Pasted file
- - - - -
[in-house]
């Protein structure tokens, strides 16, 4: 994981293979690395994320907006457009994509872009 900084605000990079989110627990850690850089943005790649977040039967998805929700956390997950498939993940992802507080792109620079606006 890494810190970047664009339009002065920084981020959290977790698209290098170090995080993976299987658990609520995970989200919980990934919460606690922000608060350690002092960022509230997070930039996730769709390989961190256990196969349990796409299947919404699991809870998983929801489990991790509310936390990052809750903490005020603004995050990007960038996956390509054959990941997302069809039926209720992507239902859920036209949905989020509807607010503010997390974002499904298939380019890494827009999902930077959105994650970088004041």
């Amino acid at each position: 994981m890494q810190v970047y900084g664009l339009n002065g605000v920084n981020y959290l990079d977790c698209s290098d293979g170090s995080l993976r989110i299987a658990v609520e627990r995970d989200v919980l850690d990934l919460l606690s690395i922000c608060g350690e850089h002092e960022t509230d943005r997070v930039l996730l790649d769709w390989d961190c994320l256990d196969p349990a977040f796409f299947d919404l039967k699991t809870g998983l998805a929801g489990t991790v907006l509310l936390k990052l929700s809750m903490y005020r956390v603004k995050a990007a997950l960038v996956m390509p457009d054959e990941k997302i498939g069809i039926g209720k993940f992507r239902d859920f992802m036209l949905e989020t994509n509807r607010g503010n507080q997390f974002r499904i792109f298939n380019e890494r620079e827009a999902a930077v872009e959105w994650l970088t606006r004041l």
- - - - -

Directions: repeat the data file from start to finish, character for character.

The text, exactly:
[in-house]
């Protein structure tokens, strides 16, 4: 994981293979690395994320907006457009994509872009 900084605000990079989110627990850690850089943005790649977040039967998805929700956390997950498939993940992802507080792109620079606006 890494810190970047664009339009002065920084981020959290977790698209290098170090995080993976299987658990609520995970989200919980990934919460606690922000608060350690002092960022509230997070930039996730769709390989961190256990196969349990796409299947919404699991809870998983929801489990991790509310936390990052809750903490005020603004995050990007960038996956390509054959990941997302069809039926209720992507239902859920036209949905989020509807607010503010997390974002499904298939380019890494827009999902930077959105994650970088004041």
């Amino acid at each position: 994981m890494q810190v970047y900084g664009l339009n002065g605000v920084n981020y959290l990079d977790c698209s290098d293979g170090s995080l993976r989110i299987a658990v609520e627990r995970d989200v919980l850690d990934l919460l606690s690395i922000c608060g350690e850089h002092e960022t509230d943005r997070v930039l996730l790649d769709w390989d961190c994320l256990d196969p349990a977040f796409f299947d919404l039967k699991t809870g998983l998805a929801g489990t991790v907006l509310l936390k990052l929700s809750m903490y005020r956390v603004k995050a990007a997950l960038v996956m390509p457009d054959e990941k997302i498939g069809i039926g209720k993940f992507r239902d859920f992802m036209l949905e989020t994509n509807r607010g503010n507080q997390f974002r499904i792109f298939n380019e890494r620079e827009a999902a930077v872009e959105w994650l970088t606006r004041l």